Mindful eating an introductionMindful Eating: An Introduction

Eating is such a routine behaviour that it can be done on autopilot with very little thought. The ‘mindful’ concept has become a bit of a buzzword in recent years and is a really useful concept when it comes to eating, since mindful eating practises can help you to become much more aware of yourself and your eating habits. Awareness is power, and it’s only through awareness that we can make positive changes to our eating habits, improve our relationship with food and feel more in charge of our eating.

Mindful Eating Shifts You Out Of Autopilot

It’s so easy to eat on autopilot; for example, munching away when zoned out in front of the TV, mindlessly eating whilst working at your desk, grazing on food that’s lying around, eating according to external influences such as the clock or whether others are eating rather than internal cues such as hunger, eating larger portions than your body needs, eating quickly, putting very little thought into food choices, and not really tasting and savouring food. Eating mindlessly is ok from time to time, but when mindless eating is carried out on a daily basis it can become a real problem as far as your health, weight and overall relationship with food is concerned.

Getting Curious About Your Eating

Habits can become ingrained after years of carrying out the same behaviours day in, day out. If we want to make positive changes to our eating, becoming aware of how we currently eat and then focusing on making some small changes and then being consistent in making those changes, Mindful eating an introductioncan help us to replace old habits with new ones. Mindful eating involves getting curious about your eating, paying attention to how and how much you’re eating, when you’re eating and why you’re eating. We can start to eat more mindfully by using our inner wisdom to guide us and by listening to what the body is asking for- for example, does the body actually need food right now or do you need something else? If you do need food, what type of food is your body asking for? If you opt for a certain meal or snack, will that food choice actually keep you going or do you need to go for something else? Thinking before we eat, slowing down the eating process and focusing on the flavour and texture of food can help us to feel more satisfied with less food.  With mindless eating there’s often little enjoyment, but when we eat more mindfully we can actually start to enjoy food more.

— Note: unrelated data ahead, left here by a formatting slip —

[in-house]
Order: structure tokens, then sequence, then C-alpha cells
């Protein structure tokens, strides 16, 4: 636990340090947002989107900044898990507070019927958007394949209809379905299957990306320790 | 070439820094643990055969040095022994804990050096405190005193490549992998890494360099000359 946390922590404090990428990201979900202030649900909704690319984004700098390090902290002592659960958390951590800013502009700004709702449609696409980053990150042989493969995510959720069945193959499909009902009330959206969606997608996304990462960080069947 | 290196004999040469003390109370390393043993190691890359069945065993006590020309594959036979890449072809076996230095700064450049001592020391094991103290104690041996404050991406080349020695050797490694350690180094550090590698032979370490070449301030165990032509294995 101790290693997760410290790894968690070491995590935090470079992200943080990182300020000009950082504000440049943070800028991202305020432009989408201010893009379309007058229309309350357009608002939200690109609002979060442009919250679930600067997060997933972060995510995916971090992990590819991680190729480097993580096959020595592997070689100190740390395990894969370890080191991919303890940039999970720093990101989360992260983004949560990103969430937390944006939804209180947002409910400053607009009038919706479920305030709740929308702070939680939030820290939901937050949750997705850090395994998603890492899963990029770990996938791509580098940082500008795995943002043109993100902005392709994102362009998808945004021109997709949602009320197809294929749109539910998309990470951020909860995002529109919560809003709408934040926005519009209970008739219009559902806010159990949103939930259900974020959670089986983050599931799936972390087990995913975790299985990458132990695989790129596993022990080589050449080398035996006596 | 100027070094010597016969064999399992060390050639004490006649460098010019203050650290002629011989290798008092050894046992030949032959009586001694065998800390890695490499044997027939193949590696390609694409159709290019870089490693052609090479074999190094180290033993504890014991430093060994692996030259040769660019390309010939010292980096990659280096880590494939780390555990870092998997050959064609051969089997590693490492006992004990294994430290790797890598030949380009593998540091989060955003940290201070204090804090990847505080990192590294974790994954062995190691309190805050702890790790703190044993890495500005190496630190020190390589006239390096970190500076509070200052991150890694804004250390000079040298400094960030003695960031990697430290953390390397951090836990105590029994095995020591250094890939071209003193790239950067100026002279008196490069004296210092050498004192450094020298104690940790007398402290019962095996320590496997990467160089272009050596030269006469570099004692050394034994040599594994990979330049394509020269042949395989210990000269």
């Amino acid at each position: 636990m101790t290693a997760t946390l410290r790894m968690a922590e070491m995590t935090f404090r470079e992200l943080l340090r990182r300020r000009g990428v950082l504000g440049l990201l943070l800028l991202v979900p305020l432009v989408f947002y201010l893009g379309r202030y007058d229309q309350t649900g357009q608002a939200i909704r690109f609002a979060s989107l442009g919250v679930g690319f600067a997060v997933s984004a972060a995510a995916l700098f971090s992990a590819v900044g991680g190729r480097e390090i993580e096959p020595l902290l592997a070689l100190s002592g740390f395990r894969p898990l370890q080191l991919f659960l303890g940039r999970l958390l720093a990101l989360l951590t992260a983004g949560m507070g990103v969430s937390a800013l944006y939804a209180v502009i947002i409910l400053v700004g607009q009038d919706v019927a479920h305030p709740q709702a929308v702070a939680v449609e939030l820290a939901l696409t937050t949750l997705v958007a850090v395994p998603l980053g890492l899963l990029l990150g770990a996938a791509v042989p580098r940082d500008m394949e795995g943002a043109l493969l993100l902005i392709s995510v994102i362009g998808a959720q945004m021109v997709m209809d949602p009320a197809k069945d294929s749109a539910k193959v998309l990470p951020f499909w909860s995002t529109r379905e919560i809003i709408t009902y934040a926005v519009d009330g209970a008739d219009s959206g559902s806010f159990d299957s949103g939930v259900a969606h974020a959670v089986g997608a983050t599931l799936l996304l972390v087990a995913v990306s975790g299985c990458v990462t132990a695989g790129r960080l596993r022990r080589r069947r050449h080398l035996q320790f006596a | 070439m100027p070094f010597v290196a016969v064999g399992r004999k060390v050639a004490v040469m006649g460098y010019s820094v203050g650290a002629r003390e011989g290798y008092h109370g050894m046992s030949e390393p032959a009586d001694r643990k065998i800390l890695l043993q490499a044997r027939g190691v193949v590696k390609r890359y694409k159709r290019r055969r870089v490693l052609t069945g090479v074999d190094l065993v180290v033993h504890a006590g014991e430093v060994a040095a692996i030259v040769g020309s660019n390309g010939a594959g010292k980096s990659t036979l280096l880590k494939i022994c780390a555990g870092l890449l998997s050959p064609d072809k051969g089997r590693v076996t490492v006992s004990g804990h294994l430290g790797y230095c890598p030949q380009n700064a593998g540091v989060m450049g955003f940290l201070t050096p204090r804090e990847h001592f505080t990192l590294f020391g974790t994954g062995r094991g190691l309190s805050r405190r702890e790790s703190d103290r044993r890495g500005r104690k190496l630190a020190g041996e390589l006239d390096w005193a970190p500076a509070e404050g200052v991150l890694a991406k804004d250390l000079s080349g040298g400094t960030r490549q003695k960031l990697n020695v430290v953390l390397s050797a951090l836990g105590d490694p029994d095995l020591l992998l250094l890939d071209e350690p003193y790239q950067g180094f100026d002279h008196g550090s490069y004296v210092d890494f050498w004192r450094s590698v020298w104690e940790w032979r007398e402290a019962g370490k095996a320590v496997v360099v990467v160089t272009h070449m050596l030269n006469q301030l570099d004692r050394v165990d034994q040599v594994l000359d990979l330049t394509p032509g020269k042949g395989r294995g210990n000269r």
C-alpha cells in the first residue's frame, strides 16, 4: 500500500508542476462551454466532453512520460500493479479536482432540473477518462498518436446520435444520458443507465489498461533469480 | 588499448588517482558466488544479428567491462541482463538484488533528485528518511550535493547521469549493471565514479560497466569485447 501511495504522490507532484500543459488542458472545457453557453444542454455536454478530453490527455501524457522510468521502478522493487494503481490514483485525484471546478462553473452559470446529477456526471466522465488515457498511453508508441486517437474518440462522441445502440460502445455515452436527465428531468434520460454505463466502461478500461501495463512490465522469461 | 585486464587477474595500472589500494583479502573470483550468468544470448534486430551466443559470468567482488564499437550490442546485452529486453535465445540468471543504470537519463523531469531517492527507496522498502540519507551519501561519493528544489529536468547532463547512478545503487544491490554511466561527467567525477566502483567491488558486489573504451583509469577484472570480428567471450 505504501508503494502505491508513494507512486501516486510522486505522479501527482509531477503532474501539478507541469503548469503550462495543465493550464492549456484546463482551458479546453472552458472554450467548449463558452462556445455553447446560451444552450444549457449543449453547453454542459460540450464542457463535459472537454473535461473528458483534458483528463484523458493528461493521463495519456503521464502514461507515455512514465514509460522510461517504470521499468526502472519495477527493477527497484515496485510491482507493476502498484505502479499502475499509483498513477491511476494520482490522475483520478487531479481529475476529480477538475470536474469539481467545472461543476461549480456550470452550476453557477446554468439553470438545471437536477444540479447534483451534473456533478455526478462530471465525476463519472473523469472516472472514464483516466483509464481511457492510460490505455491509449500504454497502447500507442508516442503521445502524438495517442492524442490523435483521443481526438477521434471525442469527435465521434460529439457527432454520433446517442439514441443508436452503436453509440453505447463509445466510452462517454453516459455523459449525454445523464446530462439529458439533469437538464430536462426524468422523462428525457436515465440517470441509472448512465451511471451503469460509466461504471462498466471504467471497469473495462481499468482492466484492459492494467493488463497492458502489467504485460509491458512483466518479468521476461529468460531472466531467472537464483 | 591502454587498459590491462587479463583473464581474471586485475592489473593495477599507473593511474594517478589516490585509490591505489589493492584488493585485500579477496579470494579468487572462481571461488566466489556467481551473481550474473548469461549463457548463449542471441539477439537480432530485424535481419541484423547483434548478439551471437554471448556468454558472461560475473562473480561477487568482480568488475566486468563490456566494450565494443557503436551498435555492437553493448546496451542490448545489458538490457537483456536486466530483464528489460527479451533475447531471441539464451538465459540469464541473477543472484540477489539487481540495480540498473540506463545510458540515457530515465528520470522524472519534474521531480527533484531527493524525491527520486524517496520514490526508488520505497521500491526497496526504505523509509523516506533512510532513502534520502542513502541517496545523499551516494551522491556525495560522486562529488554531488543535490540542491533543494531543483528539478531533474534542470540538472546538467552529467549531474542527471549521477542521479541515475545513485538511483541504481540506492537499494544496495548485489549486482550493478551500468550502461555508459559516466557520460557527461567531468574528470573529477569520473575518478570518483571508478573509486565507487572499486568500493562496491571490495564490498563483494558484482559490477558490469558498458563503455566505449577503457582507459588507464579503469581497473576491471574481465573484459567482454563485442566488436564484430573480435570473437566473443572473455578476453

Becoming Aware Of Your Eating Habits

Mindful eating an introductionMindful eating is about becoming more aware of your general eating habits as well as your eating behaviour in any given moment. A key aspect of mindful eating is being aware of our motivations to eat, and whether the desire to eat is stemming from emotional hunger rather than physical, ‘true’ hunger. Are you eating because you’re hungry and in order to eat foods that provide your body with the nutrients it needs, as opposed to 100% pleasure-driven eating or eating food because it’s present or because you’re bored, lonely, stressed, feeling a bit low, in need of some pleasure or maybe even because you’re procrastinating- putting off tasks you don’t want to do.  It can be easy to eat food simply because it looks good, not because we’re hungry- food can often look better than it tastes, or the thought of an item on the menu might sound delicious but after eating it we might feel disappointed with the spontaneous food choice we made.